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If you target striped bass in the Northeast, whether from the surf or by boat, Block Island’s fabled Southwest Point should be on your radar.

The general area, including the ledge on out to the three-mile line, falls into the top five spots for large striped bass historically. Many 50-, 60- and even 70-pound striped bass have been landed in the surf here with a good percentage of them beached during the month of November. Add those scores to the innumerable cows landed by boat and Southwest Point and the surrounding waters are yet another Mecca of oversized striped bass.

Back in the 1980s, this site was the location where many thousands of pounds of striped bass were hooked, many lost, but some landed, eventually ending up on the ferry to Point Judith destined for market. Just how many anglers made their fortune in the surf here is to be debated, but suffice it to say that quite a few dozen eels, house rentals, buggy fuel bills and ferry tickets were paid for by fish landed off these rocks. The place simply has history!

Over the years, some massive bass and memorable nights have been had along the pebbly shore of this hot spot, which is somewhat unimpressive at first glance. There was the night of December 1, 1985 when Steve McKenna landed bass of 51, 48, 45, 38 and 12 pounds on one of the first-ever through-wired Gibbs Needlefish. Dennis Zambrotta has spent his share of nights at the Point, and for good reason. His best two nights for big fish were a 24-hour period on Friday, November 13, 1987 when he caught seven fish, two of them over 50.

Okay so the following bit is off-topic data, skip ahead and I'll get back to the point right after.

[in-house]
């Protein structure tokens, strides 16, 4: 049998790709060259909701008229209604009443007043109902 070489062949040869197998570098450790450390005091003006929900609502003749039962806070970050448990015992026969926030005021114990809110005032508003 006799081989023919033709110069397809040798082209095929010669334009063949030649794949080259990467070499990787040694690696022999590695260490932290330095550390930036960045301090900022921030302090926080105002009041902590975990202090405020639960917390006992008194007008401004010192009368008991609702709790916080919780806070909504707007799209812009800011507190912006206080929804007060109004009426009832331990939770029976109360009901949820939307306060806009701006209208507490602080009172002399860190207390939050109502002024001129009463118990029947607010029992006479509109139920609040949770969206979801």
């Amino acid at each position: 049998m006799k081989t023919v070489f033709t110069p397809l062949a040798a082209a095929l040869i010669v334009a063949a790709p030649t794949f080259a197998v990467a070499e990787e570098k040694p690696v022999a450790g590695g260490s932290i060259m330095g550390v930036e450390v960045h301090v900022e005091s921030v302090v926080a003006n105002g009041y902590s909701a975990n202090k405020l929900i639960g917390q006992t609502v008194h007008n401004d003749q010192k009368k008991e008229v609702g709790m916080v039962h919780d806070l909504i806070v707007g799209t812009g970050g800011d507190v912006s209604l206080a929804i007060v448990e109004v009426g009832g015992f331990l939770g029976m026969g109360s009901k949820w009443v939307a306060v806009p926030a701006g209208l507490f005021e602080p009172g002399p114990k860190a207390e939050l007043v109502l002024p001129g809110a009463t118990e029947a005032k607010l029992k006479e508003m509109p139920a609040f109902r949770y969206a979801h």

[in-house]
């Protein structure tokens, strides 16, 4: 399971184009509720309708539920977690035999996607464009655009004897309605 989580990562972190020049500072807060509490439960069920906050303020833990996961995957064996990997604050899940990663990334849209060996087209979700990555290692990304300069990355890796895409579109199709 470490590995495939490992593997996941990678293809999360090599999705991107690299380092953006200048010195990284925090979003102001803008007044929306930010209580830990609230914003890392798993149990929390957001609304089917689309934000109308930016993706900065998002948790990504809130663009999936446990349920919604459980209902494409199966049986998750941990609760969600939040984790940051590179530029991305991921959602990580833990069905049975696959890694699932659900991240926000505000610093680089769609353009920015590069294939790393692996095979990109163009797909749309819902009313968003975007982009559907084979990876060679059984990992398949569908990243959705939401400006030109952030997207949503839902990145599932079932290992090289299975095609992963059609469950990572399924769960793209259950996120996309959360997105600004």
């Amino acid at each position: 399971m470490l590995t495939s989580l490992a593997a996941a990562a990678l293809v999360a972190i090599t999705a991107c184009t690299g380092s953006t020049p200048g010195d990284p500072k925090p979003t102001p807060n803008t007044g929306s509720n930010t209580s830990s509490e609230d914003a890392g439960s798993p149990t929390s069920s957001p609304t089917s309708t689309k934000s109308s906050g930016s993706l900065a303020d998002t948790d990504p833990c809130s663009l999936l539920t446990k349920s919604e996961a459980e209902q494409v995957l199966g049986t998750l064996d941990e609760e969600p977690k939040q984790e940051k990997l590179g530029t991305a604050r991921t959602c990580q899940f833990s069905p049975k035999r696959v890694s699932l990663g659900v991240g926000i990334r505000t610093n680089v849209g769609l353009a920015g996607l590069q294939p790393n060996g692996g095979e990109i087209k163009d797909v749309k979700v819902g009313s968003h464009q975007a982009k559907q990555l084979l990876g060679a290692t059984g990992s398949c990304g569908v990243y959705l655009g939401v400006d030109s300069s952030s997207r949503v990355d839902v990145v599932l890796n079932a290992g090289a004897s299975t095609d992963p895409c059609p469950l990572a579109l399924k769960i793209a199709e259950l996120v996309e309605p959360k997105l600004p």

We also have some great records of the Porkchop that appeared right here on the pages of The Fisherman Magazine. Take for instance the report of November 22, 1984: A pretty good week for bass fishermen according to Joe Fallon. Quite a few fish taken in the surf from 15 pounds on up to 50 pounds plus. Joe took several himself, including a 42-, 24- and pair of 36-pound fish. All fell for needlefish plugs just after daylight at Southwest Point.

While much of the lore of this spot was written in the ‘80s, big scores are still landed here. I was out on the island a few years back, working over a great many spots as the mid-November winds blew sideways while the steady precipitation of mixed snow and sleet made me question my sanity. Eventually I made my way to Southwest Point as the tide turned and began to flood. The northeast wind cut through to my bones but the steady action of fish after fish on needlefish and loaded Red Fins made the night all that more bearable. I eventually left as a group of hardcore casters moved in on me and, alone, I was no match for their advances on the point. I had caught enough fish and the call of a pot of warm coffee and cold pizza was my undoing.

Accessing Southwest Point these days is not as easy as it was in the ‘80s. Back then it was possible to drive a beach buggy right down to the point, making for both easy access to back-up gear and the hiding of 500-plus-pound commercial hauls all the easier. Nowadays, access is gained from the north at the end of Cooneymus Road, walking down the path to the beach and heading south until you reach the point. It isn’t as pronounced a point as say Watch Hill or Montauk, but you’ll know when you arrive by the many ghosts of striped bass past.

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